Have any more myths about pregnancy to share? Let us know in the comments section, we'd love to hear from you!
| Sep 03, 2014
during my pregnancy I researched on a lot on net. As per doctor point of view nothing is cold or hot (thanda or garm). They wont stop you to have dry fruits or any other thing which our elder's suggested not to do or eat. But It is true... saffron make kids skin white... I hv seen one of south Indian friend who is quite dark complextion and his son is fair.. she had saffron during entire pregnancy. Our experience and doctor or scientific research would never match.
| Sep 03, 2014
your own behaviour during pregnancy like if you quite chirpy and happy during pregnancy baby would definitely healthy and happy going child. Whn I was pregnancy I used to keep quite as my husband went for long biz trip. My son since beginning he is quite and learn to speak very late. All are co-related. That's y elders days you should think good, be happy and do good.. shud read some vedas.. good books etc.... it really effect kids. But no doctor wud suggest you this. Climbing stairs shud avoid as baby comes down and early delivery cud happen. A recent case with my collegue.... she delievered a baby at 6. 5 months... she was very active climbing.. doing all things easily. Suddenly one day she started felling uneasy... and she left from office and after 2 hrs she delivered baby of 1kg...
| Jun 04, 2015
Myth 1: One of the most common myths that surround pregnancy is the shape of a woman's stomach. If a woman is carrying high, in all possibility it is a girl and if she is carrying low it is a boy. Fact: Experts say there is no scientific basis for this assumption and it is the woman's muscle size, structure, the position of the foetus, posture, and the amount of fat deposited around her abdomen that play a role in the size and shape of a pregnant belly. Myth 2: Craving for salty foods means you're having a boy. Craving for sweet foods indicate a girl is expected. Fact: Research shows that cravings have nothing to do with determining the sex of a baby. Myth 3: Another myth is predicting the sex of the baby by holding a string with a ring in it over a pregnant belly. If it moves back and forth it is a boy, if it moves in a circle, it is a girl. Fact: While there is no truth in this, you could probably do it for a laugh. Myth 4: If you suffer from heartburn during pregnancy, it means your baby will be born with lots of hair. Heartburn is a common problem for pregnant women and have nothing to do with the quantity of hair for your child. Fact: Even women who suffered a lot from heartburn have welcomed bald babies. Myth 5: If your mother had an easy pregnancy and delivery, so will you. Fact: Hereditary factors have no role to play in predicting how easy or difficult your pregnancy and delivery will be. On the contrary, the size and position of the baby, your diet and lifestyle play a role in determining how things will be. Myth 6: Sleeping or taking a nap on your back will hurt your baby. Fact: While you won't harm your baby if you sleep in this position, you will feel better if you sleep on your side. Experts recommend sleeping on your left side since this is known to increase blood flow to your uterus and placenta. Myth 7: Having sex might hurt the baby. Fact: You should know that seven layers of skin from the abdominal wall to the amniotic sac are present to protect your baby. Your cervix has lengthened and hardened to prevent anything from getting into the uterus, and it also produces mucus to keep the area clean and infection free. Having sex cannot reach, touch or harm your baby. If your doctor has not asked you to abstain from sex, have no fear and go ahead. Myth 8: First babies always arrive late. Fact: While this is true to an extent since about 60 per cent arrive after their due date, five per cent on the due date and 35 before the due date, what really determines the arrival of your baby is the length of your menstrual cycle. If it is shorter, there are more possibilities of you delivering early. If your cycle is longer, your baby will arrive later and if your cycle usually lasts 28 days, you will more likely deliver close to your due date.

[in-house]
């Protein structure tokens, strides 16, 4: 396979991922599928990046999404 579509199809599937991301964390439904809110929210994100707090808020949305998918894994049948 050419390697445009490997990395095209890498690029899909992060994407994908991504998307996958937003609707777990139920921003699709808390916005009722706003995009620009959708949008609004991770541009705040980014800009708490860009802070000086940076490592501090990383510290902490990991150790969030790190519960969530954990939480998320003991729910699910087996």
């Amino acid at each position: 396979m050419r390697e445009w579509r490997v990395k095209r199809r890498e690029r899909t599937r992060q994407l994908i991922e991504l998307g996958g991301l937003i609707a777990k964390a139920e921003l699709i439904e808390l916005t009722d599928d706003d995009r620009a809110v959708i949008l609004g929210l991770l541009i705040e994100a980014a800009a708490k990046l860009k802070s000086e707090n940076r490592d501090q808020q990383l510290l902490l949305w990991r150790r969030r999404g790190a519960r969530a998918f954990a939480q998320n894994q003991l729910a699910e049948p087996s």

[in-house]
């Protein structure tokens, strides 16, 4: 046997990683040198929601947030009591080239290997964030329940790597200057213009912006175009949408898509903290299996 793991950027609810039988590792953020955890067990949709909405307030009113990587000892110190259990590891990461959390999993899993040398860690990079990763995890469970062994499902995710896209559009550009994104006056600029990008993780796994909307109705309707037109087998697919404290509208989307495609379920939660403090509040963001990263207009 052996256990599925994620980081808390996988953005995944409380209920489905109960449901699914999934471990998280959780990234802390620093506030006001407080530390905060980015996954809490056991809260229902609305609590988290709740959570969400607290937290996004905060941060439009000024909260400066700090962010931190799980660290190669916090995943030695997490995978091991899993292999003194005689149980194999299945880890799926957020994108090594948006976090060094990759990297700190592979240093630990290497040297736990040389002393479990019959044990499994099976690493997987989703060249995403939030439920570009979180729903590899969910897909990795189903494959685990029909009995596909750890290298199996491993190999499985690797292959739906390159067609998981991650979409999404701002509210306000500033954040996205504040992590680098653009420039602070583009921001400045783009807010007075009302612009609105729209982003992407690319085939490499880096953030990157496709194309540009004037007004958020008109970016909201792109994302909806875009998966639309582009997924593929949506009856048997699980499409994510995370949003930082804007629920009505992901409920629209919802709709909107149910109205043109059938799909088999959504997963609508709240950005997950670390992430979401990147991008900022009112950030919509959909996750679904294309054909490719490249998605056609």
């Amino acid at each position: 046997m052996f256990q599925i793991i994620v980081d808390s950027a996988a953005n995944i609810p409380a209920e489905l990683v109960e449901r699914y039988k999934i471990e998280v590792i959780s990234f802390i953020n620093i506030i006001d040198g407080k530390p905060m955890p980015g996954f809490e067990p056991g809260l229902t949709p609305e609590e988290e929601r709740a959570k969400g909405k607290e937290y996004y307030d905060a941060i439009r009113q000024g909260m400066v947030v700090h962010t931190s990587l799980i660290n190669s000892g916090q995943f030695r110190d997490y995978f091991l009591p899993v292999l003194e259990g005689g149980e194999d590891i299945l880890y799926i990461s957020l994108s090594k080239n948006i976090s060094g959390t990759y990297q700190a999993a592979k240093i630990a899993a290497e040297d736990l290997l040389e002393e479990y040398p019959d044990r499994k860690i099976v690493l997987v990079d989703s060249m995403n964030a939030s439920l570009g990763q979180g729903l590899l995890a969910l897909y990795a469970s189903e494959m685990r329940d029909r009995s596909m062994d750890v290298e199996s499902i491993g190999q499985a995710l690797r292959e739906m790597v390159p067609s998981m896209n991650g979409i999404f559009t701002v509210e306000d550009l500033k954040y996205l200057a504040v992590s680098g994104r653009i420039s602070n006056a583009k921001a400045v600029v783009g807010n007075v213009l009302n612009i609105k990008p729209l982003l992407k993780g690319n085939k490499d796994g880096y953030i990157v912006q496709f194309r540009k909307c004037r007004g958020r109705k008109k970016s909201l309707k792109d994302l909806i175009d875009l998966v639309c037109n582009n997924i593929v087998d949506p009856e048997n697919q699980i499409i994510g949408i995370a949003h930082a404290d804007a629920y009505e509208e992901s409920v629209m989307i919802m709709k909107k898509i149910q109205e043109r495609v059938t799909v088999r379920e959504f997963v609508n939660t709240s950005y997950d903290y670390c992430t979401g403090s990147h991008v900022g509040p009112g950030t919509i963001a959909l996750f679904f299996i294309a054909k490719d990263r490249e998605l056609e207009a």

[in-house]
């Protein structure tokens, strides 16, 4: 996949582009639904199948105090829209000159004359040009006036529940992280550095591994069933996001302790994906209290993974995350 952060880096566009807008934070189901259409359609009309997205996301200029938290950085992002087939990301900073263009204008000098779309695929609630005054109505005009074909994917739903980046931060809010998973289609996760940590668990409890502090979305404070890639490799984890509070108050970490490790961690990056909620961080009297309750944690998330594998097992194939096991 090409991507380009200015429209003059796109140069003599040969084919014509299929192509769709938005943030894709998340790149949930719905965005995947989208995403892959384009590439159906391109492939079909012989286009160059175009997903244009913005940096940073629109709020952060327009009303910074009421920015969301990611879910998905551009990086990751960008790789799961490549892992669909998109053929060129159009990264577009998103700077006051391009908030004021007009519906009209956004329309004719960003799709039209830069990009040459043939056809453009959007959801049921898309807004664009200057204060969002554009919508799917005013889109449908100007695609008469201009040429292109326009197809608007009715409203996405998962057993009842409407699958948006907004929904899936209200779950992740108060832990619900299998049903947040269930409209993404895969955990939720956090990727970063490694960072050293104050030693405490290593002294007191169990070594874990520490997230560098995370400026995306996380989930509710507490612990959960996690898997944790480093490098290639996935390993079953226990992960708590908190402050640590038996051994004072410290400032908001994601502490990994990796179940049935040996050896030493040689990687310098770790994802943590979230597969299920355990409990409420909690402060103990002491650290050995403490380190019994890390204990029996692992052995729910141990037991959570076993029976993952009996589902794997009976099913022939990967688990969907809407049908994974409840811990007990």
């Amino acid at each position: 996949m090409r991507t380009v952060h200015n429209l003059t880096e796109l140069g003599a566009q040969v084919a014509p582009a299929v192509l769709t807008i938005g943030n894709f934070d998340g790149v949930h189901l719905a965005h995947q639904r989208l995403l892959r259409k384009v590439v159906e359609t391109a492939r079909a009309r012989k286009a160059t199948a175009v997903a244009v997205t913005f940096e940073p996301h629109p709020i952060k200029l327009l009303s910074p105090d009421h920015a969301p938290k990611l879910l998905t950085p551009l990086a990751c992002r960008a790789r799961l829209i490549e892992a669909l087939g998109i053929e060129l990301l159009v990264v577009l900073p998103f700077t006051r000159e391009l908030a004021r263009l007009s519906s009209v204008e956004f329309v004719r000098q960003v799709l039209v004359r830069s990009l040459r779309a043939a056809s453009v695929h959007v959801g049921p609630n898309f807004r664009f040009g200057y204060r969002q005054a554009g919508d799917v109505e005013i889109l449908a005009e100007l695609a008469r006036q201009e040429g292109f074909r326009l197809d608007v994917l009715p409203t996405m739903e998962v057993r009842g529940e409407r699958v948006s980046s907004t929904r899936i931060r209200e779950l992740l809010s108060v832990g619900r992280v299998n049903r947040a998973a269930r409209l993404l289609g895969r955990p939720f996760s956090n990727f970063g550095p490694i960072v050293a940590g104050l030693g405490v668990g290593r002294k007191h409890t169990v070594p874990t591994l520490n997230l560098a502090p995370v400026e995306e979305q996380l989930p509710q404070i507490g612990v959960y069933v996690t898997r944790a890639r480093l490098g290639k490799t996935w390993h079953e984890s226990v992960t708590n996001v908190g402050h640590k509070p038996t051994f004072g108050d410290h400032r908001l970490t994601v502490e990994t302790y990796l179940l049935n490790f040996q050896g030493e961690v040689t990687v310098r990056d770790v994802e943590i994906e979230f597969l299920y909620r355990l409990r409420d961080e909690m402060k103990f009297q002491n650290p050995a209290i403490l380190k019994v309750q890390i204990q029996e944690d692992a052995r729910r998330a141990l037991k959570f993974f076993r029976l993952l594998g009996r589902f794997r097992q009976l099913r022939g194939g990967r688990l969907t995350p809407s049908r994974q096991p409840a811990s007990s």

| Jul 11, 2015
I don't fully agree with you as my gynecologist has advised most of the thing you have said as myth and it is very unfortunate that would be MOM may get complication if she dont follow so called myth. I would advise you to not brag about thing which can cause harm to would be MOM and which is myth or not can be debatable and gynecologist themself recommend them to people with complication . Not at all good idea to present something as myth when they are debatable.